and dr rupert till is convinced the sound of stonehenge is part of its magic. tapping. you hear between each beat, a little echo. as the sound leaves you, hits the stone and comes back to you here, bang. tapping. the problem is this isjust a fragment of the sound people would have heard 4,000 years ago. i met the site's historian, susan greening. so, this is the front door of stonehenge we're going through right now? that's right, yes, and we are coming into the central space now. it does change a bit as you walk through, doesn't it? it does, you have the feeling of being enclosed within a space. what we're looking at today is the ruin of stonehenge. many stones have been taken away from the site, many have fallen down, lots have been eroded, and they're covered in lichen. it would've been a completely
different atmosphere complete, wouldn't it? yes, it would. horn sounds. however, rupert till has an answer. what this new vr technology offers is a possibility, a chance to, well, return back and see and also hear what this place used to look like in the past. we have reconstructed it by rebuilding stonehenge digitally and used architecturual software to reconstruct the acoustics of the space as it would have been when all of the stones were here. so, how different is the old sound to the sound we have today? well, if i tap this drum now, you will hear a little bit of an echo. when all the stones are put in place, there is a much more powerful sense of enclosure, a slight reverberation, more echo, and it changes
more as you walk around. so today it's just a ruin beside a city road. so today it's just a ruin beside a road. this, a chance to say goodbye to the 21st century and experience the last sound of stonehenge. now, let's catch up with the weather. hello. good afternoon, today has been a day of change, starting cold and frosty in the south—east that we have seen cloud from the west and outbreaks of rain and with that milder air. you can see the way he cloud has been evading. just a little brightness for the lucky few in the south—east. into the evening, wet weather will continue south and eastwards. most rain light patchy. as it clears, it will leave behind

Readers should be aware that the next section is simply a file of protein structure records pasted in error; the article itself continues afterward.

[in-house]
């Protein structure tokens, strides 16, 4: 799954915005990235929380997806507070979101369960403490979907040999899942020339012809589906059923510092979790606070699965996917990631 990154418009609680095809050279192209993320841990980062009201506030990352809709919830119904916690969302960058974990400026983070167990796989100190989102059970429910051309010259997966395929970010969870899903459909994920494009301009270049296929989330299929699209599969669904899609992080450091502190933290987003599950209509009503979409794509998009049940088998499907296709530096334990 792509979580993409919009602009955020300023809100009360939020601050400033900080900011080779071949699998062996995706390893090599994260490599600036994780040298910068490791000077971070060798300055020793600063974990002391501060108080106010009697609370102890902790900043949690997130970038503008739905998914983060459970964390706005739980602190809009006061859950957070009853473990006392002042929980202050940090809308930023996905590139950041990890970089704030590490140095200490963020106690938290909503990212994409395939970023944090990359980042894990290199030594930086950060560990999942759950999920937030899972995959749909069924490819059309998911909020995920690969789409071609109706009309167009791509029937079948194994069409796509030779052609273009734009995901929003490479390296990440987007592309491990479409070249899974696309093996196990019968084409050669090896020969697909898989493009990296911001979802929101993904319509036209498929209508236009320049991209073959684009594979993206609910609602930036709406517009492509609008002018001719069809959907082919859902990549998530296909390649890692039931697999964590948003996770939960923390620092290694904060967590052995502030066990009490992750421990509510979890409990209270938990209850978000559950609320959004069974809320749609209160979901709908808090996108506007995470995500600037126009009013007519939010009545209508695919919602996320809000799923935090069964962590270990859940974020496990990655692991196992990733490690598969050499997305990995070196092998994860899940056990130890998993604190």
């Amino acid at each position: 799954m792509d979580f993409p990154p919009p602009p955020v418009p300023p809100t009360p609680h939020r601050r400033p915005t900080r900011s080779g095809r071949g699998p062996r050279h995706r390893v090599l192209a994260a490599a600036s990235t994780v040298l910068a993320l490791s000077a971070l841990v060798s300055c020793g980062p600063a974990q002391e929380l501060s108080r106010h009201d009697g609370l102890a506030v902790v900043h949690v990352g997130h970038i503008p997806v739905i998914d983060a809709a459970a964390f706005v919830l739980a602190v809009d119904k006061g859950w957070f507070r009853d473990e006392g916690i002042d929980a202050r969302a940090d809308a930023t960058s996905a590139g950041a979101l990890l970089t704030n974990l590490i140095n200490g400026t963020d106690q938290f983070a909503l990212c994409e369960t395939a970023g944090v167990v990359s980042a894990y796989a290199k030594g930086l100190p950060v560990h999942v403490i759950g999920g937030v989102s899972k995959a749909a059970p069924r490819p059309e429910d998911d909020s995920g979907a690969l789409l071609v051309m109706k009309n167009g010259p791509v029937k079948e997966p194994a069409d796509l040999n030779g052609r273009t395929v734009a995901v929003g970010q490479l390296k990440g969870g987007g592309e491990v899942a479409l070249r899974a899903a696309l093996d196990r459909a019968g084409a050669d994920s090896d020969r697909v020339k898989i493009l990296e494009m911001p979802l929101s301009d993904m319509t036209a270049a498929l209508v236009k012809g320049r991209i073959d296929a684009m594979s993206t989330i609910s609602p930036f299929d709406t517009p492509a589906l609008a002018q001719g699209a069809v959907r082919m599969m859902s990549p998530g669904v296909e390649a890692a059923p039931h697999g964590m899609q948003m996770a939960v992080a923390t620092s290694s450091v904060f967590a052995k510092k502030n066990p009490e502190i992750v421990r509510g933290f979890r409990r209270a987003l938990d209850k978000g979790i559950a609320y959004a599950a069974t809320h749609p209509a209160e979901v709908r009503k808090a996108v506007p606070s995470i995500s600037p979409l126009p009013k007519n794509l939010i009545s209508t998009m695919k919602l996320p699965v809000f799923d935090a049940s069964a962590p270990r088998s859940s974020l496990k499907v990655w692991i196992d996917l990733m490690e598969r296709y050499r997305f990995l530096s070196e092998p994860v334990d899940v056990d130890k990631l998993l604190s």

mist and as it clears, it will leave behind mistand murk as it clears, it will leave behind mist and murk and out —— and low cloud. scotland will see the brightest of the weather through the day, the further south, more chance of sticking with the cloud. mild in the south, 11 in plymouth, just five towards aberdeen. 0n the south, 11 in plymouth, just five towards aberdeen. on sunday, cloudy, patchy light rain and drizzle. temperatures 8—9d. more cloud, not so temperatures 8—9d. more cloud, not so much frost. if you want more details, sarah will be here in half an hour. hello, this is bbc news. the headlines. donald trump will meet with the heads of the us intelligence agencies to be briefed on claims that russia interfered in the american presidential election. the us president—elect has repeatedly voiced doubts about moscow launching cyber attacks to help his campaign. hundreds of people have attended the funeral of a man shot dead by police on the m62 motorway in west yorkshire.
an inquest has been opened and adjourned into the death of 28—year—old yasser yaqub. nicola sturgeon has suggested the prospect of a second referendum on scottish independence could be taken off the table in the short term if the uk pursues a soft brexit. the first minister said she wants the uk — or scotland at least — to remain in the eu single market. russia is withdrawing a naval task force — led by its only aircraft carrier — from the mediterranean. military commanders in moscow say the ships had achieved their set tasks, helping syrian president bashar al—assad to retake aleppo. scientists say a giant iceberg — a quarter the size of wales — will soon break off from the most northern ice shelf in antarctica. it looks set to become one of the ten biggest icebergs ever recorded. now we will catch up with the sport,